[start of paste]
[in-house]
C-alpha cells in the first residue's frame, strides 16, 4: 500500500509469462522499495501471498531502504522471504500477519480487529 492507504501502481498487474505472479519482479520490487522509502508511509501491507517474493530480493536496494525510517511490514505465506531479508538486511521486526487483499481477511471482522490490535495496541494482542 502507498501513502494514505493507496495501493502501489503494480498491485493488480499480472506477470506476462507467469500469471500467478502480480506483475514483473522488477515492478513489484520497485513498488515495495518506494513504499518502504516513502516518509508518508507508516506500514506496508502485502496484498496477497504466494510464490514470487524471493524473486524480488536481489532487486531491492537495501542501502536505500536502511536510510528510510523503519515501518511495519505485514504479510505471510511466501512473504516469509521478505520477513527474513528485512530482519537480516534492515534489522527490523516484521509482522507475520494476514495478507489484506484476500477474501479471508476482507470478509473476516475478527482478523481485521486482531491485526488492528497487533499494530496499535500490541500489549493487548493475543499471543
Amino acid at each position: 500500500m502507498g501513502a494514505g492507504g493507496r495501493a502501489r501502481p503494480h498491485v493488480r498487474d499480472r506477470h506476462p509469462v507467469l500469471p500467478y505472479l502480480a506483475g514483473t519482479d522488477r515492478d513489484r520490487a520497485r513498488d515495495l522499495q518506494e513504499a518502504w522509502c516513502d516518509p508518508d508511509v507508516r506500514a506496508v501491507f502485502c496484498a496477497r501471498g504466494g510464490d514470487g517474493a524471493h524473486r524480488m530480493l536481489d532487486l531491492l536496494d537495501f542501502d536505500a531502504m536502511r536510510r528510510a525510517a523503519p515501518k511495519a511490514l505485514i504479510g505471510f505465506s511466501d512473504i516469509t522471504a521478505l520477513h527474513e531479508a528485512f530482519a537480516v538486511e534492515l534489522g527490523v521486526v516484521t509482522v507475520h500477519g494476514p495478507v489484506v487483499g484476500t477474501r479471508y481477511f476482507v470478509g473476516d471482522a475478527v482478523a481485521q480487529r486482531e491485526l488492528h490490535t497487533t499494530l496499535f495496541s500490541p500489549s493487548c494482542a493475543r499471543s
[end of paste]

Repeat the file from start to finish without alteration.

[in-house]
C-alpha cells in the first residue's frame, strides 16, 4: 500500500509469462522499495501471498531502504522471504500477519480487529 492507504501502481498487474505472479519482479520490487522509502508511509501491507517474493530480493536496494525510517511490514505465506531479508538486511521486526487483499481477511471482522490490535495496541494482542 502507498501513502494514505493507496495501493502501489503494480498491485493488480499480472506477470506476462507467469500469471500467478502480480506483475514483473522488477515492478513489484520497485513498488515495495518506494513504499518502504516513502516518509508518508507508516506500514506496508502485502496484498496477497504466494510464490514470487524471493524473486524480488536481489532487486531491492537495501542501502536505500536502511536510510528510510523503519515501518511495519505485514504479510505471510511466501512473504516469509521478505520477513527474513528485512530482519537480516534492515534489522527490523516484521509482522507475520494476514495478507489484506484476500477474501479471508476482507470478509473476516475478527482478523481485521486482531491485526488492528497487533499494530496499535500490541500489549493487548493475543499471543
Amino acid at each position: 500500500m502507498g501513502a494514505g492507504g493507496r495501493a502501489r501502481p503494480h498491485v493488480r498487474d499480472r506477470h506476462p509469462v507467469l500469471p500467478y505472479l502480480a506483475g514483473t519482479d522488477r515492478d513489484r520490487a520497485r513498488d515495495l522499495q518506494e513504499a518502504w522509502c516513502d516518509p508518508d508511509v507508516r506500514a506496508v501491507f502485502c496484498a496477497r501471498g504466494g510464490d514470487g517474493a524471493h524473486r524480488m530480493l536481489d532487486l531491492l536496494d537495501f542501502d536505500a531502504m536502511r536510510r528510510a525510517a523503519p515501518k511495519a511490514l505485514i504479510g505471510f505465506s511466501d512473504i516469509t522471504a521478505l520477513h527474513e531479508a528485512f530482519a537480516v538486511e534492515l534489522g527490523v521486526v516484521t509482522v507475520h500477519g494476514p495478507v489484506v487483499g484476500t477474501r479471508y481477511f476482507v470478509g473476516d471482522a475478527v482478523a481485521q480487529r486482531e491485526l488492528h490490535t497487533t499494530l496499535f495496541s500490541p500489549s493487548c494482542a493475543r499471543s